Talmud pages

Yevamot 73

Twitter-style Talmud.

In the age of Twitter and text messages, the use of acronyms has had a resurgence. So much so that if you were to ask someone to “take this conversation out of the public sphere and into a private space” instead of “DM [direct message] me,” you might cause them to ROTFLOL [roll on the floor laughing out loud].

Though these might seem like artifacts of the current moment, the use of acronyms is not a new phenomenon. On today’s daf, we find an example of a talmudic acronym: PANKAKHES (made up of the Hebrew letters peh, nun, kuf, ayin, kaf, samech). This is not the first time that we have seen examples of this (see Pesachim 103 or Yoma 48, for example). In fact, PANKAKHES is one of many acronyms used by the rabbis through the Talmud. And just as they help us today remember things like the order of planets in the solar system or the order of mathematical operations, the rabbis relied on them as memory aids to help them keep track of their learning.

We encounter PANKAKHES in the context of a discussion about restrictions put in place to ensure that priests only burn sacrificial items while in a state of ritual impurity. As part of the conversation, the Gemara refers to specific restrictions that apply to items consecrated for use in the Temple but which are not terumah, the sanctified food permitted only for the priests to eat. PANKAKHES is a mnemonic device used to help the rabbis remember the rules that apply to these items. 

It includes the following:

Piggul, Notar, Korba, Me’ila, Karet, Asur le’onen.

The Gemara doesn’t explain what all these words refer to, so we’ll break it down here:

Piggul refers to sacrifices brought by a priest who considers eating the offering at a prohibited time, rendering the offering invalid. Terumah is not invalidated if a priest thinks about eating it at a forbidden time.

Notar is the meat of an offering that is not consumed in its assigned time. Once the time for eating ends, the notar, what remains, must then be burned. Consumption of terumah is not time bound, so it cannot become notar.

Korban refers to sacrificial offerings. Terumah is not sacrificed. 

Me’ila, represented in our acronym by its second letter ayin, is the offering brought by a non-priest who derives an unintentional benefit from a consecrated object or offering. If an ordinary person eats terumah, they simply replace what they have eaten and add a penalty.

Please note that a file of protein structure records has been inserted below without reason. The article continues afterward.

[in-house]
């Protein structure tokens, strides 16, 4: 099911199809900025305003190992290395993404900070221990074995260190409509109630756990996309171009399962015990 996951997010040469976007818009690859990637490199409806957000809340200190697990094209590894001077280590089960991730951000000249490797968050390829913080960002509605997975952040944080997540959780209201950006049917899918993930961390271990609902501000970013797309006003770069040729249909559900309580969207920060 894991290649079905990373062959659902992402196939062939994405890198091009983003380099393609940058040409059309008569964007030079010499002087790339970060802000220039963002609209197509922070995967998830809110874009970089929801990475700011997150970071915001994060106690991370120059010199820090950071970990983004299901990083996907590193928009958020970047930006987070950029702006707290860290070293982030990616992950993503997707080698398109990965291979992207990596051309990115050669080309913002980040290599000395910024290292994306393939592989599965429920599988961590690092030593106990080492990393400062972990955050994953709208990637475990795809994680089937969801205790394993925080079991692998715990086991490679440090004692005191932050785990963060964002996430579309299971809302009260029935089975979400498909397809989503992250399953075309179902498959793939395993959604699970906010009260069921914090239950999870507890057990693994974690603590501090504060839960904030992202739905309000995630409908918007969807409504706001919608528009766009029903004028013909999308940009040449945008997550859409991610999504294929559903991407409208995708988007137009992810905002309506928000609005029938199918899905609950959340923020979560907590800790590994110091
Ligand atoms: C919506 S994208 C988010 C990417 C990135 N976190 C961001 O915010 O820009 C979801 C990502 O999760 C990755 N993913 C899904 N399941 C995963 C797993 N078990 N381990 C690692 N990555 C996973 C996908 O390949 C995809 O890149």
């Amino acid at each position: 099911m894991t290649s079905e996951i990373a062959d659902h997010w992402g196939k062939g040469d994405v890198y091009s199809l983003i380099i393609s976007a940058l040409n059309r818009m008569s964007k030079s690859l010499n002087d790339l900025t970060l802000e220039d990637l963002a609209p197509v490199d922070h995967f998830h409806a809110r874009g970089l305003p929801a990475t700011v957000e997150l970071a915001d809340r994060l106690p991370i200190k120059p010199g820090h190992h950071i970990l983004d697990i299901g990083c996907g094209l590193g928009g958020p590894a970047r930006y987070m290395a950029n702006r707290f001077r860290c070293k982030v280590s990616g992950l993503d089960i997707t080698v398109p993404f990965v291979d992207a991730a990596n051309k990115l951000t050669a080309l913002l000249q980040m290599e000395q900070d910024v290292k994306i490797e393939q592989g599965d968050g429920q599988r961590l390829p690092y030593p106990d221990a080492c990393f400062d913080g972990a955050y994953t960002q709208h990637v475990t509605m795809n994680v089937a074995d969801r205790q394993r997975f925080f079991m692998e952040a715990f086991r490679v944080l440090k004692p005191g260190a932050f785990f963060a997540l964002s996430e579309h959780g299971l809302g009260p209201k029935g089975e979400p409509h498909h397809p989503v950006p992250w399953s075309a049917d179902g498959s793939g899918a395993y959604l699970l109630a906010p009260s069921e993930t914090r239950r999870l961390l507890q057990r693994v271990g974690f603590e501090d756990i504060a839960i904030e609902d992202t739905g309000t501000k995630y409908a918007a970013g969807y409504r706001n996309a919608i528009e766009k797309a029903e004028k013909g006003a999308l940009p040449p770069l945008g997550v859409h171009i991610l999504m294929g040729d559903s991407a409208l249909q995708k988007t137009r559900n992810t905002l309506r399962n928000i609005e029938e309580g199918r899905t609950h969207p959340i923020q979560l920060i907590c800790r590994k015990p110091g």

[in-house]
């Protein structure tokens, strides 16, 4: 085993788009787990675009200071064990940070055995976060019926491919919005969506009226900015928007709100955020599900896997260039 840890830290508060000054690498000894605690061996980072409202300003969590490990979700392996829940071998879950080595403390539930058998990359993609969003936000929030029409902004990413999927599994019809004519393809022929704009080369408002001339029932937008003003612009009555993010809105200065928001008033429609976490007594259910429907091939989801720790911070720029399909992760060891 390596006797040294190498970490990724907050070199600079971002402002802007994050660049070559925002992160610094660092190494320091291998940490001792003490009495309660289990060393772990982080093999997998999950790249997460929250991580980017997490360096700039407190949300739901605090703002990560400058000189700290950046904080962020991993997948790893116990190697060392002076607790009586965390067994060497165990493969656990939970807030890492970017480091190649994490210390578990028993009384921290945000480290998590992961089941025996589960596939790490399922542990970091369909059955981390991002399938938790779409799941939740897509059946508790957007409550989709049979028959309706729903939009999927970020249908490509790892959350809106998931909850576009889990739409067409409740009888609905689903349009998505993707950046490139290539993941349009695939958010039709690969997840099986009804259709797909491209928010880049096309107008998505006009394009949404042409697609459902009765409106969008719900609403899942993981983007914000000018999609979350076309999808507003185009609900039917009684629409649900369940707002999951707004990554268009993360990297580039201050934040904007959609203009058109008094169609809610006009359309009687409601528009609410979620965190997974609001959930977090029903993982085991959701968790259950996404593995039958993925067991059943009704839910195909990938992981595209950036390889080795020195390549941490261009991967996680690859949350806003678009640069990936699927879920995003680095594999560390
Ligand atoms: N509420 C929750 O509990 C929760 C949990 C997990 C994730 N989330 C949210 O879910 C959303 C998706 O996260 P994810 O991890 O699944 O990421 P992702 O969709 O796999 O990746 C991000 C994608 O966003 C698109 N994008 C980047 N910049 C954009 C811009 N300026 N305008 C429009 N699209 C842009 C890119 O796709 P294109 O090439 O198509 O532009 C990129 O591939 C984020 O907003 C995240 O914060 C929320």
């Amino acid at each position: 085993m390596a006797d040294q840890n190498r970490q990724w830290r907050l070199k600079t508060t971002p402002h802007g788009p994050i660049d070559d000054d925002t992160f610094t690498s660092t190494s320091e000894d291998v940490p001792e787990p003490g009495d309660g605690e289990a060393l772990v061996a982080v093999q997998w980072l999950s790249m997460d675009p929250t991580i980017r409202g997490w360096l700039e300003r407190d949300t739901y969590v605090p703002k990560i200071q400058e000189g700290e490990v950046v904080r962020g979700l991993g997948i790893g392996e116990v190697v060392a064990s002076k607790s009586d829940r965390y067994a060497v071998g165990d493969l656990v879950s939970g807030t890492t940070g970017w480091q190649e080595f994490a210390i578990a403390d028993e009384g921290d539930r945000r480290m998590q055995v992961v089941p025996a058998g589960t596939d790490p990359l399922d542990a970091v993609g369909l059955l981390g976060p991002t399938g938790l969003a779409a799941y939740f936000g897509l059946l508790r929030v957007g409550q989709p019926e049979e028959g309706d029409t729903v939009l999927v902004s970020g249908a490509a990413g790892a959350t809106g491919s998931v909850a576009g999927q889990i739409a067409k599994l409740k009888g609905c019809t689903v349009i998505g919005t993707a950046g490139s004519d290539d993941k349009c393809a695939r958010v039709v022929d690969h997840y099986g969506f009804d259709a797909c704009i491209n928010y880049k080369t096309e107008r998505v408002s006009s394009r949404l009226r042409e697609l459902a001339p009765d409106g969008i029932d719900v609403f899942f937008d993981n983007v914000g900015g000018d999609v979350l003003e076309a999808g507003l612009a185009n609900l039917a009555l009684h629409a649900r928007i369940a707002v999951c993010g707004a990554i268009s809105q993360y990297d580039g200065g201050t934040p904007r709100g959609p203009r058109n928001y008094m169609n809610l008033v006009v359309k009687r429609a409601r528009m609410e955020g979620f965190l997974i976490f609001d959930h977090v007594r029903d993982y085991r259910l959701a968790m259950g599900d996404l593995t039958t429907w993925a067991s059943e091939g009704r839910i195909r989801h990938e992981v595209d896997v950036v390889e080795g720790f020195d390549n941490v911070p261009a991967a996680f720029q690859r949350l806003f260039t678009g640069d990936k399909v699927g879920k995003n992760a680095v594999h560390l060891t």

Karet is the punishment, known as excision, for one who eats consecrated items while ritually impure. 

Asur le’onen, represented by its second letter samech, refers to items prohibited from being eaten by someone in acute mourning (the time between death and burial). Priests can eat terumah at any time. 

PANKAKHES is used as a kind of shorthand for all these rules. Using the acronym in this way reminds us that the Gemara is a text for insiders, those with a lot of prior knowledge. This is a challenging characteristic of the Talmud that can at times be off-putting for new students. And it’s one of the reasons that the traditional printed page of Talmud is surrounded by commentaries. 


The Gemara doesn’t provide a pronunciation guide for today’s acronym. It’s possible the correct pronunciation is pah-kah-chess. But we couldn’t end today’s piece without noting that pancakes is also a possibility (and autocorrect’s spelling suggestion as well). Not only are pancakes yummy, but they make for a memorable mnemonic device!

Read all of Yevamot 73 on Sefaria.

This piece originally appeared in a My Jewish Learning Daf Yomi email newsletter sent on May 19th, 2022. If you are interested in receiving the newsletter, sign up here.

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